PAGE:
Chronicle of a Death Foretold

May 31, 2007

Two of the World's Largest Interferometric Facilities Team-up to Study a Red Giant Star Using ESO's VLTI on Cerro Paranal and the VLBA facility operated by NRAO, an international team of astronomers has made what is arguably the most detailed study of the environment of a pulsating red giant star.

They performed, for the first time, a series of coordinated observations of three separate layers within the star's tenuous outer envelope: the molecular shell, the dust shell, and the maser shell, leading to significant progress in our understanding of the mechanism of how, before dying, evolved stars lose mass and return it to the interstellar medium.

S Orionis (S Ori) belongs to the class of Mira-type variable stars. It is a solar-mass star that, as will be the fate of our Sun in 5 billion years, is nearing its gloomy end as a white dwarf. Mira stars are very large and lose huge amounts of matter. Every year, S Ori ejects as much as the equivalent of Earth's mass into the cosmos.

"Because we are all stardust, studying the phases in the life of a star when processed matter is sent back to the interstellar medium to be used for the next generation of stars, planets... and humans, is very important," said Markus Wittkowski, lead author of the paper reporting the results. A star such as the Sun will lose between a third and half of its mass during the Mira phase.

S Ori pulsates with a period of 420 days. In the course of its cycle, it changes its brightness by a factor of the order of 500, while its diameter varies by about 20%.

Although such stars are enormous - they are typically larger than the current Sun by a factor of a few hundred, i.e. they encompass the orbit of the Earth around the Sun - they are also distant and to peer into their deep envelopes requires very high resolution. This can only be achieved with interferometric techniques.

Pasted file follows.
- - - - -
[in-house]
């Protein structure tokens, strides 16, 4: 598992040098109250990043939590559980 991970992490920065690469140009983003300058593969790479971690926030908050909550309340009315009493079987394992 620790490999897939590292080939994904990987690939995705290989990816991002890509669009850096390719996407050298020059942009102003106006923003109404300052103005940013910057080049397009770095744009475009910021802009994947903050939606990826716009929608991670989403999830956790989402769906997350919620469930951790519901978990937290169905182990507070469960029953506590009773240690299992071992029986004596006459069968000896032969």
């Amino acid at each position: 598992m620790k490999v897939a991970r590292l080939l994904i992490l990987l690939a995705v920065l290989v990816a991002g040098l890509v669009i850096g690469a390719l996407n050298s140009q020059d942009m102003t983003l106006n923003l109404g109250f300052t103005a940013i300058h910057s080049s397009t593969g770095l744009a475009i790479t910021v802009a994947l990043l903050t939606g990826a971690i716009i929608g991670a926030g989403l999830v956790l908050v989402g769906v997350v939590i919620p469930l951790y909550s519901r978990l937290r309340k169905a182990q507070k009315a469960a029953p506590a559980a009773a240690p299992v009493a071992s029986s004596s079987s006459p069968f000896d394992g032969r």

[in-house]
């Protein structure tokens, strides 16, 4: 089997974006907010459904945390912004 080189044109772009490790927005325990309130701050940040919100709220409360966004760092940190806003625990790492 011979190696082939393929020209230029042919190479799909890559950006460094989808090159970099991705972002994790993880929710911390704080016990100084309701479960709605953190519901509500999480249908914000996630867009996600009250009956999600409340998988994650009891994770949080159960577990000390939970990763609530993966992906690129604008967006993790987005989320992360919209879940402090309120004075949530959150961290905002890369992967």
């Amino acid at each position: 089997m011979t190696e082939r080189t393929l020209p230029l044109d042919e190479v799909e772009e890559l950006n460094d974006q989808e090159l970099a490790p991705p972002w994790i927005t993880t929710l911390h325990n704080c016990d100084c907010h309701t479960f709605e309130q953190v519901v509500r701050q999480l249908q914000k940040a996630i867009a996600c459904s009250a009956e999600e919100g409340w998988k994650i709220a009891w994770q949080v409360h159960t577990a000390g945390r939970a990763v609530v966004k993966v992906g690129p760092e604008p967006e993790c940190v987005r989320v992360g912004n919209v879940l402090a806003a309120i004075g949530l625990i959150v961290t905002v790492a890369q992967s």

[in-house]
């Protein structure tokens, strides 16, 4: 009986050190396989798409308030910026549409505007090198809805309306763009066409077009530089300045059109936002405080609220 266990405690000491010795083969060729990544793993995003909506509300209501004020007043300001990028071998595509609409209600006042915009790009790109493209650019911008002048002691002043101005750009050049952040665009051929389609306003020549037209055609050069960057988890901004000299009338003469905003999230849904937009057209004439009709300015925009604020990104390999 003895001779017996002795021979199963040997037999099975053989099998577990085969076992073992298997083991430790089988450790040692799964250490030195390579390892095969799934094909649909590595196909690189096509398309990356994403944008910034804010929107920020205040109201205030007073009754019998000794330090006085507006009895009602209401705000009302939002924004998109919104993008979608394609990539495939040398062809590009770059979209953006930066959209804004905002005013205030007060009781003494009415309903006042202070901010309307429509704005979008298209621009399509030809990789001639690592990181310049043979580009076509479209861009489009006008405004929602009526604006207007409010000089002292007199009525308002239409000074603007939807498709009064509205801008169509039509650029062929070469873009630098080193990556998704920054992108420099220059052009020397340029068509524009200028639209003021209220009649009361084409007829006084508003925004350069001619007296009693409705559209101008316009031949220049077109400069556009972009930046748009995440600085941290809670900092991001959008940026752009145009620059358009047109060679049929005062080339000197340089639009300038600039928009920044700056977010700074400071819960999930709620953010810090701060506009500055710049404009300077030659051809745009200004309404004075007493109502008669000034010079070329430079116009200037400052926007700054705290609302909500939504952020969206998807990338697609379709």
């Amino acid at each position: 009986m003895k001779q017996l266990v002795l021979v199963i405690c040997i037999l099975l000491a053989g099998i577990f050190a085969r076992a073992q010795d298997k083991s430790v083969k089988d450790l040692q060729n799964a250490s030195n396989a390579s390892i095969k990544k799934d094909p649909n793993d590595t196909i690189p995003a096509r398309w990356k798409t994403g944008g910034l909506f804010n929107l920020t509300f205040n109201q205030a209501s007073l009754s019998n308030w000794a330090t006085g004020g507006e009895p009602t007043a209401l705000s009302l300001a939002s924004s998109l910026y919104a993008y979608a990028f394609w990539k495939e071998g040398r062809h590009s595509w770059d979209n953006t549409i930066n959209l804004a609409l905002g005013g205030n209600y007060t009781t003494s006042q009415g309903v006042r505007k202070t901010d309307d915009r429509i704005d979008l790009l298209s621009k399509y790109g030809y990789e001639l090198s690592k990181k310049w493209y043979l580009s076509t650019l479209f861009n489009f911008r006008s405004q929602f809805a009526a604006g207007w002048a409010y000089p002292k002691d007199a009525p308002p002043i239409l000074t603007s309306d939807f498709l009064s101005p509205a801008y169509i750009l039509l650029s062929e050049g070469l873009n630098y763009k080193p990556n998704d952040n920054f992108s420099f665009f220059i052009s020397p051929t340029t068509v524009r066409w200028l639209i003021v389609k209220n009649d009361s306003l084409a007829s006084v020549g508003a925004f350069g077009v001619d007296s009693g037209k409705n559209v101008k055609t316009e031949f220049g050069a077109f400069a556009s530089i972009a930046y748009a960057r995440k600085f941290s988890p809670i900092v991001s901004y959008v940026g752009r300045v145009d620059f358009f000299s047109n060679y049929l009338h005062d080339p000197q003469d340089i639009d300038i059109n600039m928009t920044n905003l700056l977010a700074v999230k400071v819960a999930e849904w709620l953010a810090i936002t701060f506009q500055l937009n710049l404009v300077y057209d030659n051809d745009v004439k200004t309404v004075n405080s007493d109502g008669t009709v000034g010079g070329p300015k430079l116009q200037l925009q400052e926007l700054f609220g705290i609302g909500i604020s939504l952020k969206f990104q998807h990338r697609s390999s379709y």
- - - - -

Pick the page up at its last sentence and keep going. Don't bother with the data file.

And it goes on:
"Astronomers are like medical doctors, who use various instruments to examine different parts of the human body," said co-author David Boboltz. "While the mouth can be checked with a simple light, a stethoscope is required to listen to the heart beat. Similarly the heart of the star can be observed in the optical, the molecular and dust layers can be studied in the infrared and the maser emission can be probed with radio instruments. Only the combination of the three gives us a more complete picture of the star and its envelope."

The maser emission comes from silicon monoxide (SiO) molecules and can be used to image and track the motion of gas clouds in the stellar envelope roughly 10 times the size of the Sun.

The astronomers observed S Ori with two of the largest interferometric facilities available: the ESO Very Large Telescope Interferometer (VLTI) at Paranal, observing in the near- and mid-infrared, and the NRAO-operated Very Long Baseline Array (VLBA), that takes measurements in the radio wave domain.

Because the star's luminosity changes periodically, the astronomers observed it simultaneously with both instruments, at several different epochs. The first epoch occurred close to the stellar minimum luminosity and the last just after the maximum on the next cycle.

The astronomers found the star's diameter to vary between 7.9 milliarcseconds and 9.7 milliarcseconds. At the distance of S Ori, this corresponds to a change of the radius from about 1.9 to 2.3 times the distance between the Earth and the Sun, or between 400 and 500 solar radii!

As if such sizes were not enough, the inner dust shell is found to be about twice as big. The maser spots, which also form at about twice the radius of the star, show the typical structure of partial to full rings with a clumpy distribution. Their velocities indicate that the gas is expanding radially, moving away at a speed of about 10 km/s.